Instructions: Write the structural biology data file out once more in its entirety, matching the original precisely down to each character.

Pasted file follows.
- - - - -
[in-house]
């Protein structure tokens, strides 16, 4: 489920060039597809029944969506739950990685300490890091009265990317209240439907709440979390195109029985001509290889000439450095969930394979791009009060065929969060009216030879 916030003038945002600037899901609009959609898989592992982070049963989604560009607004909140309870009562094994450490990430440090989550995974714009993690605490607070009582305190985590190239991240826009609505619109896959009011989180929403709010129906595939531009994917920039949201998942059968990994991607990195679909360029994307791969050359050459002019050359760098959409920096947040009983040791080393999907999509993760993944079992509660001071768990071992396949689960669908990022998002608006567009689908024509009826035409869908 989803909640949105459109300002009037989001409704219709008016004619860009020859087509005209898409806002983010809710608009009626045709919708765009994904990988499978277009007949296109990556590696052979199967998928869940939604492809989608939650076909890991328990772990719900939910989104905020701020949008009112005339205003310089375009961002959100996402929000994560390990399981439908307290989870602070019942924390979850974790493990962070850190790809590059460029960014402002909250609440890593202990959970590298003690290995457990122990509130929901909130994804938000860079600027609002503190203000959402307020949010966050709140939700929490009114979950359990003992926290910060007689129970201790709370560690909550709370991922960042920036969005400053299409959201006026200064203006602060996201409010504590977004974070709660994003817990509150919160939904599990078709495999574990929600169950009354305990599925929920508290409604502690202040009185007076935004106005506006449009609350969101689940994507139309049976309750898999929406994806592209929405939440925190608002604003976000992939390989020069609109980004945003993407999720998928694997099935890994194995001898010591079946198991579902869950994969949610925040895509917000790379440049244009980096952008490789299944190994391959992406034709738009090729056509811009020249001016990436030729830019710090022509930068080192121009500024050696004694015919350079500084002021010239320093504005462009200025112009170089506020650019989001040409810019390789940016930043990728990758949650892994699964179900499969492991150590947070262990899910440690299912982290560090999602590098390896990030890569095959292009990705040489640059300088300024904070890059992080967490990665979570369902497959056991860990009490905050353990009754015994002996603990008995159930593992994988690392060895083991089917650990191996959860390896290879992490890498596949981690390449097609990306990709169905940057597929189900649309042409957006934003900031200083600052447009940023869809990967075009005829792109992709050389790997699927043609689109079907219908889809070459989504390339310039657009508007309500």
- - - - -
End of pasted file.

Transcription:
[in-house]
């Protein structure tokens, strides 16, 4: 489920060039597809029944969506739950990685300490890091009265990317209240439907709440979390195109029985001509290889000439450095969930394979791009009060065929969060009216030879 916030003038945002600037899901609009959609898989592992982070049963989604560009607004909140309870009562094994450490990430440090989550995974714009993690605490607070009582305190985590190239991240826009609505619109896959009011989180929403709010129906595939531009994917920039949201998942059968990994991607990195679909360029994307791969050359050459002019050359760098959409920096947040009983040791080393999907999509993760993944079992509660001071768990071992396949689960669908990022998002608006567009689908024509009826035409869908 989803909640949105459109300002009037989001409704219709008016004619860009020859087509005209898409806002983010809710608009009626045709919708765009994904990988499978277009007949296109990556590696052979199967998928869940939604492809989608939650076909890991328990772990719900939910989104905020701020949008009112005339205003310089375009961002959100996402929000994560390990399981439908307290989870602070019942924390979850974790493990962070850190790809590059460029960014402002909250609440890593202990959970590298003690290995457990122990509130929901909130994804938000860079600027609002503190203000959402307020949010966050709140939700929490009114979950359990003992926290910060007689129970201790709370560690909550709370991922960042920036969005400053299409959201006026200064203006602060996201409010504590977004974070709660994003817990509150919160939904599990078709495999574990929600169950009354305990599925929920508290409604502690202040009185007076935004106005506006449009609350969101689940994507139309049976309750898999929406994806592209929405939440925190608002604003976000992939390989020069609109980004945003993407999720998928694997099935890994194995001898010591079946198991579902869950994969949610925040895509917000790379440049244009980096952008490789299944190994391959992406034709738009090729056509811009020249001016990436030729830019710090022509930068080192121009500024050696004694015919350079500084002021010239320093504005462009200025112009170089506020650019989001040409810019390789940016930043990728990758949650892994699964179900499969492991150590947070262990899910440690299912982290560090999602590098390896990030890569095959292009990705040489640059300088300024904070890059992080967490990665979570369902497959056991860990009490905050353990009754015994002996603990008995159930593992994988690392060895083991089917650990191996959860390896290879992490890498596949981690390449097609990306990709169905940057597929189900649309042409957006934003900031200083600052447009940023869809990967075009005829792109992709050389790997699927043609689109079907219908889809070459989504390339310039657009508007309500």